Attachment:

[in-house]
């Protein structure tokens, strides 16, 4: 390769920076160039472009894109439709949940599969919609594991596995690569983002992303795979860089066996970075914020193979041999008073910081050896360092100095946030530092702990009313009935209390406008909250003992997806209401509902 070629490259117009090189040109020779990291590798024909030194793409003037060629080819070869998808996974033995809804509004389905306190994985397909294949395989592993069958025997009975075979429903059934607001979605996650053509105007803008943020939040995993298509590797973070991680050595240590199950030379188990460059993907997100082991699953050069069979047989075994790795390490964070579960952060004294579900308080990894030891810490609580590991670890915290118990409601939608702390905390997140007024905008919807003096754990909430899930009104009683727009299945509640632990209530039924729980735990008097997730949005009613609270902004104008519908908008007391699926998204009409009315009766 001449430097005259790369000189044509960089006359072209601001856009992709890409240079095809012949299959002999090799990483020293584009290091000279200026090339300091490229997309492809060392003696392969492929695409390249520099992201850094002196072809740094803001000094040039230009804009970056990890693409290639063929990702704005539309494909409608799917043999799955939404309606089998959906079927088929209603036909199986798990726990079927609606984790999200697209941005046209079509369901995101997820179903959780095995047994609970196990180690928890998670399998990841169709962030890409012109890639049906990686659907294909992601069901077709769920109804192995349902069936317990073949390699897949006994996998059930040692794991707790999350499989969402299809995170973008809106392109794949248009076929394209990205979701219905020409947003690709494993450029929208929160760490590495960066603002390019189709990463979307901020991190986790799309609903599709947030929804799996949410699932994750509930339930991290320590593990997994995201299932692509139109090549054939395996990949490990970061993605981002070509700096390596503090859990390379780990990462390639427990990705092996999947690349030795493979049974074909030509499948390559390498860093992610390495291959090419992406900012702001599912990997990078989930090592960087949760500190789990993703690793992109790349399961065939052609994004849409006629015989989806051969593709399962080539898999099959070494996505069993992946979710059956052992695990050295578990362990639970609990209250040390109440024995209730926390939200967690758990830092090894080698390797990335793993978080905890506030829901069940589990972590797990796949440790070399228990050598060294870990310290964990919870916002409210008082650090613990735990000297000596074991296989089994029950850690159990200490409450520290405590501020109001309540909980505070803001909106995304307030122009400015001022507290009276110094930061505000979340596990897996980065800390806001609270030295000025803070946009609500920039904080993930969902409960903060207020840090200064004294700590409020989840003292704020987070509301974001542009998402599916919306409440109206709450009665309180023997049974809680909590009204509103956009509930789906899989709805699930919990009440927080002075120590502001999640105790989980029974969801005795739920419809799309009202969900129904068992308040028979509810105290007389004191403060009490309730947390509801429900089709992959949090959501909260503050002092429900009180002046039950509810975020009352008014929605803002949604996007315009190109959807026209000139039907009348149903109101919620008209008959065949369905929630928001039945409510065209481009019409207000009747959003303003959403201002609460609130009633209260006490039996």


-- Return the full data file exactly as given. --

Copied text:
[in-house]
């Protein structure tokens, strides 16, 4: 390769920076160039472009894109439709949940599969919609594991596995690569983002992303795979860089066996970075914020193979041999008073910081050896360092100095946030530092702990009313009935209390406008909250003992997806209401509902 070629490259117009090189040109020779990291590798024909030194793409003037060629080819070869998808996974033995809804509004389905306190994985397909294949395989592993069958025997009975075979429903059934607001979605996650053509105007803008943020939040995993298509590797973070991680050595240590199950030379188990460059993907997100082991699953050069069979047989075994790795390490964070579960952060004294579900308080990894030891810490609580590991670890915290118990409601939608702390905390997140007024905008919807003096754990909430899930009104009683727009299945509640632990209530039924729980735990008097997730949005009613609270902004104008519908908008007391699926998204009409009315009766 001449430097005259790369000189044509960089006359072209601001856009992709890409240079095809012949299959002999090799990483020293584009290091000279200026090339300091490229997309492809060392003696392969492929695409390249520099992201850094002196072809740094803001000094040039230009804009970056990890693409290639063929990702704005539309494909409608799917043999799955939404309606089998959906079927088929209603036909199986798990726990079927609606984790999200697209941005046209079509369901995101997820179903959780095995047994609970196990180690928890998670399998990841169709962030890409012109890639049906990686659907294909992601069901077709769920109804192995349902069936317990073949390699897949006994996998059930040692794991707790999350499989969402299809995170973008809106392109794949248009076929394209990205979701219905020409947003690709494993450029929208929160760490590495960066603002390019189709990463979307901020991190986790799309609903599709947030929804799996949410699932994750509930339930991290320590593990997994995201299932692509139109090549054939395996990949490990970061993605981002070509700096390596503090859990390379780990990462390639427990990705092996999947690349030795493979049974074909030509499948390559390498860093992610390495291959090419992406900012702001599912990997990078989930090592960087949760500190789990993703690793992109790349399961065939052609994004849409006629015989989806051969593709399962080539898999099959070494996505069993992946979710059956052992695990050295578990362990639970609990209250040390109440024995209730926390939200967690758990830092090894080698390797990335793993978080905890506030829901069940589990972590797990796949440790070399228990050598060294870990310290964990919870916002409210008082650090613990735990000297000596074991296989089994029950850690159990200490409450520290405590501020109001309540909980505070803001909106995304307030122009400015001022507290009276110094930061505000979340596990897996980065800390806001609270030295000025803070946009609500920039904080993930969902409960903060207020840090200064004294700590409020989840003292704020987070509301974001542009998402599916919306409440109206709450009665309180023997049974809680909590009204509103956009509930789906899989709805699930919990009440927080002075120590502001999640105790989980029974969801005795739920419809799309009202969900129904068992308040028979509810105290007389004191403060009490309730947390509801429900089709992959949090959501909260503050002092429900009180002046039950509810975020009352008014929605803002949604996007315009190109959807026209000139039907009348149903109101919620008209008959065949369905929630928001039945409510065209481009019409207000009747959003303003959403201002609460609130009633209260006490039996």